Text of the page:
Include Mycophenolate in Abacavir-Containing Salvage Regimen?

Steven G. Deeks, MD

Disclosures

January 16, 2000

Question

I have a patient with advanced immunosuppression (CD4 40, HIV RNA = 276,000) who requires a salvage regimen, having failed on multiple treatments in the past. On the basis of genotypic resistance testing, I plan to include abacavir in his future regimen. What are the relative merits of adding mycophenolate to the regimen? Do the potential benefits outweigh the side effects of mycophenolate related to immunosuppression? If it is to be added, what dose should I use?

Mark Pakianathan, MB, ChB, MRCP

Response from Steven G. Deeks, MD

Despite the lack of clinical data, there is growing interest in the use of mycophenolate mofetil (MMF; CellCept) for the treatment of HIV infection. I suspect this interest reflects desperation over what to do for patients currently failing antiretroviral therapy.

Response from Steven G. Deeks, MD

MMF is a specific inhibitor of inosine monophosphate dehydrogenase, a cellular enzyme responsible for the conversion of inosine monophosphate to guanosine monophosphate. MMF therefore reduces the intracellular concentration of guanosine nucleotides. Theoretically, with reduced guanosine levels, the anti-HIV activity of a guanosine analogue is enhanced.[1] Abacavir is the only guanosine analogue available, therefore leading to interest regarding abacavir/MMF combination therapy.

The theoretical rationale for this combination is similar to that for hydroxyurea/didanosine. Hydroxyurea reduces intracellular concentration of adenosine nucleotides, thus increasing the activity of adenosine analogues (didanosine). Unfortunately, hydroxyurea may also increase the toxicity of didanosine, most notably peripheral neuropathy and pancreatitis, raising concerns that MMF will enhance the toxicity of abacavir.

MMF was developed as an immunosuppressive agent for use in organ transplantation and has a strong antiproliferative effect on lymphocytes. Since activated T cells are the primary targets for HIV, the ability of MMF to prevent lymphocyte production/activation may indirectly prevent virus replication. Thus, like hydroxyurea, MMF has at least two potential mechanisms of anti-HIV activity.[2]

Response from Steven G. Deeks, MD

Are there any data to support the use of MMF in HIV disease? Not really. Most of the data reported to date are based on in vitro experiments. In particular, Margolis and colleagues[3] recently published a series of elegant in vitro studies. These data indicated that:

  1. Abacavir inhibits HIV in a dose-dependent nature

  2. MMF enhances abacavir activity in a synergistic manner

  3. The M184V mutation confers some resistance to abacavir

  4. MMF restores virus susceptibility to low-level abacavir resistance

  5. MMF has some antiproliferative effects on lymphocytes

  6. MMF had an antagonistic effect on stavudine and zidovudine

This important study clearly supports further investigation of MMF in HIV disease. There are, however, no clinical trial data currently available. Phase I/II studies designed to identify a safe and effective dose of MMF are in development.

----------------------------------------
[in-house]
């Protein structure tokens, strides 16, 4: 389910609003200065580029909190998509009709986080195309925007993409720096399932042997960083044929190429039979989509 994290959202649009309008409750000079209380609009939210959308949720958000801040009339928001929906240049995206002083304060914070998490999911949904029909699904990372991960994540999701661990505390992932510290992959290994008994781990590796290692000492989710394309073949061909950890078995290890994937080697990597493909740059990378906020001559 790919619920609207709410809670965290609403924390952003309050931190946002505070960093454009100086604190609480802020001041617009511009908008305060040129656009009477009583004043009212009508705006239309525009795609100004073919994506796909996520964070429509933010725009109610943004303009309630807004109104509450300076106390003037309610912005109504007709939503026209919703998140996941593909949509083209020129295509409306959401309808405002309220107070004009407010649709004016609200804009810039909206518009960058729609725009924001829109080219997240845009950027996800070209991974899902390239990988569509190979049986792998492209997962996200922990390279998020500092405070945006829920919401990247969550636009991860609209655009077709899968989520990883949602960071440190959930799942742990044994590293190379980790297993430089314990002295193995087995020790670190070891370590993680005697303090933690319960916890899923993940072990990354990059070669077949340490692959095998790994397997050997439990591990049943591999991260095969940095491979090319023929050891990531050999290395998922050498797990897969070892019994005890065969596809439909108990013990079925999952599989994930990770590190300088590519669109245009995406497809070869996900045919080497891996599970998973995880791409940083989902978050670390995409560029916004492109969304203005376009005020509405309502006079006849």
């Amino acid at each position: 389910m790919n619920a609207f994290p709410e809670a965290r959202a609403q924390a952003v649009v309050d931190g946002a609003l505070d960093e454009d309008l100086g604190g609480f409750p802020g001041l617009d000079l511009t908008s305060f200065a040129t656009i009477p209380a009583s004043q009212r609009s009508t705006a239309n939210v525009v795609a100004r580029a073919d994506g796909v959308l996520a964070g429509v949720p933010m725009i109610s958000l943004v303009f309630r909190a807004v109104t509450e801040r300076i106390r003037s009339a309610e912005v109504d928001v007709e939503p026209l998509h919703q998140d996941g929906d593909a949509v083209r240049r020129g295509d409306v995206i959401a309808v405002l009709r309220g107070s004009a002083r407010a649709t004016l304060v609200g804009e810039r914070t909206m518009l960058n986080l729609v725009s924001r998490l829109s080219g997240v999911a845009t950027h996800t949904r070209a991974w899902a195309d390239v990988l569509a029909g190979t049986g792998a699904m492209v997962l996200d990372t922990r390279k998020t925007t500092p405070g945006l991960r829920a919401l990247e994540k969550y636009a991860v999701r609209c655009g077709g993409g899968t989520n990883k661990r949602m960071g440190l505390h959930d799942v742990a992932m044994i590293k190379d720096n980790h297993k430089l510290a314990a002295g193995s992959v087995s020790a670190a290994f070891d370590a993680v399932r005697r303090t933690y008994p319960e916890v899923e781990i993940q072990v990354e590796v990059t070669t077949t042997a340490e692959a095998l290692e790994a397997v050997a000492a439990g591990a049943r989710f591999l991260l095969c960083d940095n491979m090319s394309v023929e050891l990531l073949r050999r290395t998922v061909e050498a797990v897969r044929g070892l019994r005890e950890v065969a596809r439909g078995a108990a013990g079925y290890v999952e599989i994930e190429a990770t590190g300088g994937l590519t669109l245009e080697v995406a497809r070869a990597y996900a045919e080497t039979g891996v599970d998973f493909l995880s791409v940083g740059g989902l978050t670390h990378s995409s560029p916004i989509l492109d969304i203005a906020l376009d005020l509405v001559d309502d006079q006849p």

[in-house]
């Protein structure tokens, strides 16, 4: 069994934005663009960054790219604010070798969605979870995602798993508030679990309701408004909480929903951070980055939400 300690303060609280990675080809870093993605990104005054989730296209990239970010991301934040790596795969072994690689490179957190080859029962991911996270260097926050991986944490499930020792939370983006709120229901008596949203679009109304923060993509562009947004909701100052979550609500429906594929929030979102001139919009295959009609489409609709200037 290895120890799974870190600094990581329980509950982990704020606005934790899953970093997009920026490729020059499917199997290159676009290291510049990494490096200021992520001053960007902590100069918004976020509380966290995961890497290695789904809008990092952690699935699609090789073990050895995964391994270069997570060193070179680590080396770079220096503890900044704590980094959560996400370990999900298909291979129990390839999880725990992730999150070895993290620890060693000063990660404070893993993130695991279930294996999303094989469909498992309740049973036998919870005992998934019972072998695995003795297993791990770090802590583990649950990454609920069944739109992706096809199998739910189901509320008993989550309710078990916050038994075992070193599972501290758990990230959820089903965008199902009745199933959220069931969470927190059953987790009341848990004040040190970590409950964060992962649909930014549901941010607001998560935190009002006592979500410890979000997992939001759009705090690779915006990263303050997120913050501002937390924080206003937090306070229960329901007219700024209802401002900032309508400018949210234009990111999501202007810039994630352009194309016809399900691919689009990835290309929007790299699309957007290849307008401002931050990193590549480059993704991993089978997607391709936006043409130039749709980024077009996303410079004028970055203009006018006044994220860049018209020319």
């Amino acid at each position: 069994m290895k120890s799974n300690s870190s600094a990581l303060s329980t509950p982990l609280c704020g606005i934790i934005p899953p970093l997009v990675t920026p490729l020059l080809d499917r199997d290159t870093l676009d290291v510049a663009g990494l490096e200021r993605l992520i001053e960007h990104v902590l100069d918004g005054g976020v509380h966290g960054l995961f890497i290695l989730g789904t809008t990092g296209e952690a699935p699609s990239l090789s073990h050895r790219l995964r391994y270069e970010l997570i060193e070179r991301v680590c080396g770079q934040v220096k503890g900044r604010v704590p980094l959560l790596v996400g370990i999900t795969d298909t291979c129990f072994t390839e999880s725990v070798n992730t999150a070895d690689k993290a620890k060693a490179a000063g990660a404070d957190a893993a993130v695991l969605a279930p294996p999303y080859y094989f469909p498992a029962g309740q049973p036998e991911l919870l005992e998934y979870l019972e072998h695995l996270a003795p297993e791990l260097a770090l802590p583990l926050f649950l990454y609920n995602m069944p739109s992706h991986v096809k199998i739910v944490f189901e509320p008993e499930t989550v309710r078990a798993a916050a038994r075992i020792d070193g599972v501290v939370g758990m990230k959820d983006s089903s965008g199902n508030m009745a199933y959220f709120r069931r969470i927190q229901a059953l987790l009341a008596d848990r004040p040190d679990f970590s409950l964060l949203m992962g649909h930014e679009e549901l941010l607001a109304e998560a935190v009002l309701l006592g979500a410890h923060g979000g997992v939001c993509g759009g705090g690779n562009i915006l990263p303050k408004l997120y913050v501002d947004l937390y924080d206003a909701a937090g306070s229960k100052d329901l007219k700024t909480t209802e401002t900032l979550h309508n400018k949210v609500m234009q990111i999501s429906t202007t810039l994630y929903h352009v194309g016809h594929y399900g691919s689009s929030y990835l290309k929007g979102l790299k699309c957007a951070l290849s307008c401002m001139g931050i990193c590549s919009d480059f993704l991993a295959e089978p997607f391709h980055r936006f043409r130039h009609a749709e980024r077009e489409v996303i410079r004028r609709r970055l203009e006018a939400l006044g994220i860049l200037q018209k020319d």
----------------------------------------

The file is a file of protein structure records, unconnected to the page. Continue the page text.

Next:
Response from Steven G. Deeks, MD

MMF is marketed by Hoffmann-La Roche and is available in the United States as CellCept. The "black box" warning found on the package insert clearly illustrates the major concern in development of this drug for HIV disease:

Increased susceptibility to infection and the possible development of lymphoma may result from immunosuppression. Only physicians experienced in immunosuppressive therapy and management of renal or cardiac transplant patients should use CellCept. Patients receiving the drug should be managed in facilities equipped and staffed with adequate laboratory and supportive medical resources. The physician responsible for maintenance therapy should have complete information requisite for the follow-up of the patient.

This warning applies to the standard doses used in transplantation (1 to 1.5 g twice daily). In the setting of renal transplantation, in which patients received other immunosuppressive agents, approximately 1% of patients developed lymphoma and other lymphoproliferative disorders. CMV viremia and HSV outbreaks were commonly observed. PCP and invasive fungal disease occurred as well, but were relatively rare, occurring in < 1% of patients. Anemia, leukopenia, and thrombocytopenia were very common, affecting 25% to 50% of patients. Abdominal pain, malaise, diarrhea, fatigue, headache, peripheral edema, nausea, etc. were also all common (10% to 25%).

Notably, most clinical studies compared mycophenolate mofetil with azathioprine, and dosed MMF with corticosteroids and/or cyclosporin.[4] The lack of placebo-controlled studies makes it difficult to determine the safety of this agent.

Response from Steven G. Deeks, MD

As is common in HIV disease, there has been little delay between the development of a hypothesis and its application in the clinic. Clinicians who choose to use MMF and abacavir in their patients must understand that there are no clinical data and that MMF can have profound side effects.

The dosage required to prevent transplant rejection (2 to 3 g daily) may be more than that required to enhance the anti-HIV activity of abacavir. An MMF dose of 250 to 500 mg twice daily is being studied in combination with abacavir in clinical trials. Presumably, this dose will be better tolerated than standard doses. Clinicians choosing to use MMF in practice should probably use these lower doses and warn patients about the potential side effects of immunosuppression and lymphoproliferative disorders.

Finally, it is important to note the in vitro data suggesting an antagonistic relationship between mycophenolic acid and either zidovudine or stavudine.[4] Since these are commonly prescribed agents, the widespread use of MMF may be limited.

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